Conservationists Seek Habitat Protection for Highly Endangered Florida Panther
At a press conference, the groups charged that these federal agencies have allowed negligent permitting and planning activities to infringe upon essential panther habitat. The National Wildlife Federation, Florida Wildlife Federation, Sierra Club and Collier Audubon Society are also participating in the legal action.
"By failing to take the Florida panther into account, the government’s actions are setting a precedent which will allow eradication of the only known panther population in the eastern United States in favor of irresponsible development," said Laurie Macdonald, Florida representative of Defenders of Wildlife.
Construction in southwestern Florida is impacting lands deemed essential to the panther, the groups said. The federal agencies are promoting development on these lands instead of in already settled areas, they added, charging that excessive population growth and development are translating into huge losses of habitat. Along with panther isolation and inbreeding, this has caused the panther population to shrink alarmingly, they added. FWS itself has predicted the Florida panther will "probably become extinct within two to four decades" and that "a catastrophic event could accelerate extinction significantly."
Now one of the world’s rarest mammals, the Florida panther historically roamed parts of Arkansas, Louisiana, Mississippi, Alabama, Georgia, Tennessee and South Carolina as well as Florida. Surviving panthers are now found only in southern Florida. The remaining animals are in Charlotte, Collier, Hendry, Lee and Glades counties, the Fakahatchee Strand area, Big Cypress National Preserve and Florida Panther National Wildlife Refuge and on adjacent private lands. The panther has been listed as endangered since 1973.
"The creation and implementation of a feasible long-term agenda to protect and maintain existing Florida panther populations has reached a critical point because panther habitat is constantly under attack," said Macdonald. "Southwest Florida is being converted from native habitat to urbanization faster than nearly any other region in the United States."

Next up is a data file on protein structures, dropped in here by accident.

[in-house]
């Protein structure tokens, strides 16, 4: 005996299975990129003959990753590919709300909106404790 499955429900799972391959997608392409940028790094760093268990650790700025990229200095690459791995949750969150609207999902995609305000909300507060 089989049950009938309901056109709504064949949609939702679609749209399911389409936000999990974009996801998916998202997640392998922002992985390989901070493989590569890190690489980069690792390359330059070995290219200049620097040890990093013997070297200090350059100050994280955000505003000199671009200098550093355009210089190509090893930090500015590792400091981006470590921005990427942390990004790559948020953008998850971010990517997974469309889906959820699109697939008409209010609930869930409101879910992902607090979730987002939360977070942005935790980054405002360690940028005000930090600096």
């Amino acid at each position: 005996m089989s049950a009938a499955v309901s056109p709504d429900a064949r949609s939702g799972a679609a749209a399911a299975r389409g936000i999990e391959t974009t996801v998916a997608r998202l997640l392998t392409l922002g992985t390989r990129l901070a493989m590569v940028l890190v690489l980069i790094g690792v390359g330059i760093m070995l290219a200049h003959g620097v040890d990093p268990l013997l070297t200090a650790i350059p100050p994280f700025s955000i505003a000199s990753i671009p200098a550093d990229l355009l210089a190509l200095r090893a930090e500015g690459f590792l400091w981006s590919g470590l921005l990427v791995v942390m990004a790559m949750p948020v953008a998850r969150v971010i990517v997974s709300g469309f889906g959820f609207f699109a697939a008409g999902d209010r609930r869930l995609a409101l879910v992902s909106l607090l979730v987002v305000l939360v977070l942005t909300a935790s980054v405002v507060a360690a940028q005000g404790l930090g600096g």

Male panthers can measure as much as seven feet from nose to tail. They can weigh more than 100 pounds. Adults have light tawny fur, a pale grey underbelly and longer, more slender tails and legs than other mountain lions. Panther kittens are spotted for the first year, helping to camouflage them against predators. Females give birth to one to four kittens. Panthers hunt wild hogs, deer and raccoons. Their favorite environment is hardwood hammocks and pine flatwood forests.
"Our immediate goal is the survival of the Florida panther," said Nancy Payton, southwest Florida field representative of Florida Wildlife Federation. "Our long-range goal is the recovery of the Florida panther. To achieve this, we are quickly taking steps to stop the rapid urbanization of southwest Florida’s rural lands. This lawsuit is one of those steps."
Defenders’ panther advocacy is part of a wider strategy of identifying and protecting important areas for conservation at the state level. By promoting economic incentives for responsible landowners, urging expansion of public lands and fighting misguided road projects, Defenders is working for protection of all important habitats in Florida. By protecting the habitat of wide-ranging animals such as the panther and Florida black bear, Defenders hopes to preserve species despite continuing economic development.
"The beauty and freedom we see in the face of the Florida panther should be real; the cats should be alive and well and roaming wild in our state. That face should not simply be a ghostly reflection of the Florida that used to be," said Macdonald.
Defenders of Wildlife, a national nonprofit conservation organization, has more than 380,000 members and supporters, more than 41,000 of whom live in Florida.
Contact(s):Cat Lazaroff, (202) 772-3270